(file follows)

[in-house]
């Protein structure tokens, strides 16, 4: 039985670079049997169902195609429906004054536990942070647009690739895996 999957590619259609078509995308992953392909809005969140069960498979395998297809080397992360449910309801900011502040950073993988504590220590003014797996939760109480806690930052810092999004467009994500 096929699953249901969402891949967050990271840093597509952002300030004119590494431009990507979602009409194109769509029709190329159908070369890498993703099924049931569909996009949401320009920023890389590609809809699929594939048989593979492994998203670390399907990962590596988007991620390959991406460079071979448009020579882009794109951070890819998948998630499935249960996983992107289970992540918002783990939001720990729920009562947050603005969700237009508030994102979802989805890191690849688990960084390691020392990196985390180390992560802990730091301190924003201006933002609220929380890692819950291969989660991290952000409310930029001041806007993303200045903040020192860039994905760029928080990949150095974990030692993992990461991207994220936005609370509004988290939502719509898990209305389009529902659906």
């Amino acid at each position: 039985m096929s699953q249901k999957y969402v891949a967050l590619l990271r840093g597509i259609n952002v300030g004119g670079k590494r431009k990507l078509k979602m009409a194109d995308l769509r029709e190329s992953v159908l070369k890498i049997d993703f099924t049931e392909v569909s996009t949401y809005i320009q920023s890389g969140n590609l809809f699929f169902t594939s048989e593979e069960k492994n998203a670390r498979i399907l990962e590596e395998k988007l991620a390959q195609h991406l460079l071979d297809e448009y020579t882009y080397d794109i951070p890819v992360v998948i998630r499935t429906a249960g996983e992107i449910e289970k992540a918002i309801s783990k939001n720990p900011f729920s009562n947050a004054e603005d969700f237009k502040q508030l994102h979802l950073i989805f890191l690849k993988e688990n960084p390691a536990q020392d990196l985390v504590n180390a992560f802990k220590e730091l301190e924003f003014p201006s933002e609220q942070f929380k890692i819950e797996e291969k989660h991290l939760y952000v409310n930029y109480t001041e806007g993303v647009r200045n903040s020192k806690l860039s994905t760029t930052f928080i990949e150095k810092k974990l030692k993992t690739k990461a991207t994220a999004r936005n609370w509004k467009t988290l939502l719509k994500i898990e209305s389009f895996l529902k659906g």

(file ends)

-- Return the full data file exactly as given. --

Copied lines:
[in-house]
């Protein structure tokens, strides 16, 4: 039985670079049997169902195609429906004054536990942070647009690739895996 999957590619259609078509995308992953392909809005969140069960498979395998297809080397992360449910309801900011502040950073993988504590220590003014797996939760109480806690930052810092999004467009994500 096929699953249901969402891949967050990271840093597509952002300030004119590494431009990507979602009409194109769509029709190329159908070369890498993703099924049931569909996009949401320009920023890389590609809809699929594939048989593979492994998203670390399907990962590596988007991620390959991406460079071979448009020579882009794109951070890819998948998630499935249960996983992107289970992540918002783990939001720990729920009562947050603005969700237009508030994102979802989805890191690849688990960084390691020392990196985390180390992560802990730091301190924003201006933002609220929380890692819950291969989660991290952000409310930029001041806007993303200045903040020192860039994905760029928080990949150095974990030692993992990461991207994220936005609370509004988290939502719509898990209305389009529902659906």
């Amino acid at each position: 039985m096929s699953q249901k999957y969402v891949a967050l590619l990271r840093g597509i259609n952002v300030g004119g670079k590494r431009k990507l078509k979602m009409a194109d995308l769509r029709e190329s992953v159908l070369k890498i049997d993703f099924t049931e392909v569909s996009t949401y809005i320009q920023s890389g969140n590609l809809f699929f169902t594939s048989e593979e069960k492994n998203a670390r498979i399907l990962e590596e395998k988007l991620a390959q195609h991406l460079l071979d297809e448009y020579t882009y080397d794109i951070p890819v992360v998948i998630r499935t429906a249960g996983e992107i449910e289970k992540a918002i309801s783990k939001n720990p900011f729920s009562n947050a004054e603005d969700f237009k502040q508030l994102h979802l950073i989805f890191l690849k993988e688990n960084p390691a536990q020392d990196l985390v504590n180390a992560f802990k220590e730091l301190e924003f003014p201006s933002e609220q942070f929380k890692i819950e797996e291969k989660h991290l939760y952000v409310n930029y109480t001041e806007g993303v647009r200045n903040s020192k806690l860039s994905t760029t930052f928080i990949e150095k810092k974990l030692k993992t690739k990461a991207t994220a999004r936005n609370w509004k467009t988290l939502l719509k994500i898990e209305s389009f895996l529902k659906g």